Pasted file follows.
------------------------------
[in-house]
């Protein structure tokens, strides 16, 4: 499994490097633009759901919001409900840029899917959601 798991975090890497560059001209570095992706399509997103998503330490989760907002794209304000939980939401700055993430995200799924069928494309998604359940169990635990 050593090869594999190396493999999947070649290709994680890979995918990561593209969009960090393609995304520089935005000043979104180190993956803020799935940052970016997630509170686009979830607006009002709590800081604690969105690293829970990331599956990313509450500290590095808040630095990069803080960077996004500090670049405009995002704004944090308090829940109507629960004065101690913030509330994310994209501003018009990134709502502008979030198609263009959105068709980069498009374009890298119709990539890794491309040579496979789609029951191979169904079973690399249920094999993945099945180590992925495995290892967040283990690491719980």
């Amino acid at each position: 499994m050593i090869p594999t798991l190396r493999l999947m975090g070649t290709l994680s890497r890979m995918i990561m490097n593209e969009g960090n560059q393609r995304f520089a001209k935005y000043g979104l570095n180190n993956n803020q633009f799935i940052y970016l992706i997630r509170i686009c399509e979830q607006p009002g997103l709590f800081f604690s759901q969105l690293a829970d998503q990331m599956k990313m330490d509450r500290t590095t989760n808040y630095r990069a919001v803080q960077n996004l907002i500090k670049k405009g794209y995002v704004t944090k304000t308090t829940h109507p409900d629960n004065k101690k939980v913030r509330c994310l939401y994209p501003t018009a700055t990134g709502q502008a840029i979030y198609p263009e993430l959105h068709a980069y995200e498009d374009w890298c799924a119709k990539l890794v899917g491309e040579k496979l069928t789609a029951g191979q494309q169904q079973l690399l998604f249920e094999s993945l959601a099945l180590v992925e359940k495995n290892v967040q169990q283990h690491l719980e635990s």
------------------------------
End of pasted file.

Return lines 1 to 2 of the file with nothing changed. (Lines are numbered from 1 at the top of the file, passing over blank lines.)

[in-house]
């Protein structure tokens, strides 16, 4: 499994490097633009759901919001409900840029899917959601 798991975090890497560059001209570095992706399509997103998503330490989760907002794209304000939980939401700055993430995200799924069928494309998604359940169990635990 050593090869594999190396493999999947070649290709994680890979995918990561593209969009960090393609995304520089935005000043979104180190993956803020799935940052970016997630509170686009979830607006009002709590800081604690969105690293829970990331599956990313509450500290590095808040630095990069803080960077996004500090670049405009995002704004944090308090829940109507629960004065101690913030509330994310994209501003018009990134709502502008979030198609263009959105068709980069498009374009890298119709990539890794491309040579496979789609029951191979169904079973690399249920094999993945099945180590992925495995290892967040283990690491719980």